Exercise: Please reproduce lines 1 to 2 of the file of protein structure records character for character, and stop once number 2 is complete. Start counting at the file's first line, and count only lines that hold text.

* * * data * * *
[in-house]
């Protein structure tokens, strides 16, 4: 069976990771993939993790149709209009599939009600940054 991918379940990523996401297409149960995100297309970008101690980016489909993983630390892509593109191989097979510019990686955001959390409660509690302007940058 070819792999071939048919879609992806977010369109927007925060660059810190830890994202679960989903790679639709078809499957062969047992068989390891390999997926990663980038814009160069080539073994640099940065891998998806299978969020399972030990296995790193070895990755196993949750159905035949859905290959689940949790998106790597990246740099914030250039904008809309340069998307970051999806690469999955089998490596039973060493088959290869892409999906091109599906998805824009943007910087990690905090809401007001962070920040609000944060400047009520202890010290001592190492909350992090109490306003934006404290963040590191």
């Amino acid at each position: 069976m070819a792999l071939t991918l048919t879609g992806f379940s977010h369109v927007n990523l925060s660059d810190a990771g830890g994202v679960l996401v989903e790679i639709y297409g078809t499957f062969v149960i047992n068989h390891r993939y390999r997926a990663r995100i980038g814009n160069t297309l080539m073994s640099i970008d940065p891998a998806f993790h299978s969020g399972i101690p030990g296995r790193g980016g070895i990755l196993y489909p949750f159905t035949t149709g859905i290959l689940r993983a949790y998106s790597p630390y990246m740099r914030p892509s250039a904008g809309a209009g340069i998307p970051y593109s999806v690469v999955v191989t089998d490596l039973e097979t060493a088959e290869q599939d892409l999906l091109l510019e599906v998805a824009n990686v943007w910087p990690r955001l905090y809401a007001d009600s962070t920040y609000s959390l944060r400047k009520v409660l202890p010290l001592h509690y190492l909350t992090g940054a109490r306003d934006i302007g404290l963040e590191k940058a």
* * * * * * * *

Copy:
[in-house]
């Protein structure tokens, strides 16, 4: 069976990771993939993790149709209009599939009600940054 991918379940990523996401297409149960995100297309970008101690980016489909993983630390892509593109191989097979510019990686955001959390409660509690302007940058 070819792999071939048919879609992806977010369109927007925060660059810190830890994202679960989903790679639709078809499957062969047992068989390891390999997926990663980038814009160069080539073994640099940065891998998806299978969020399972030990296995790193070895990755196993949750159905035949859905290959689940949790998106790597990246740099914030250039904008809309340069998307970051999806690469999955089998490596039973060493088959290869892409999906091109599906998805824009943007910087990690905090809401007001962070920040609000944060400047009520202890010290001592190492909350992090109490306003934006404290963040590191």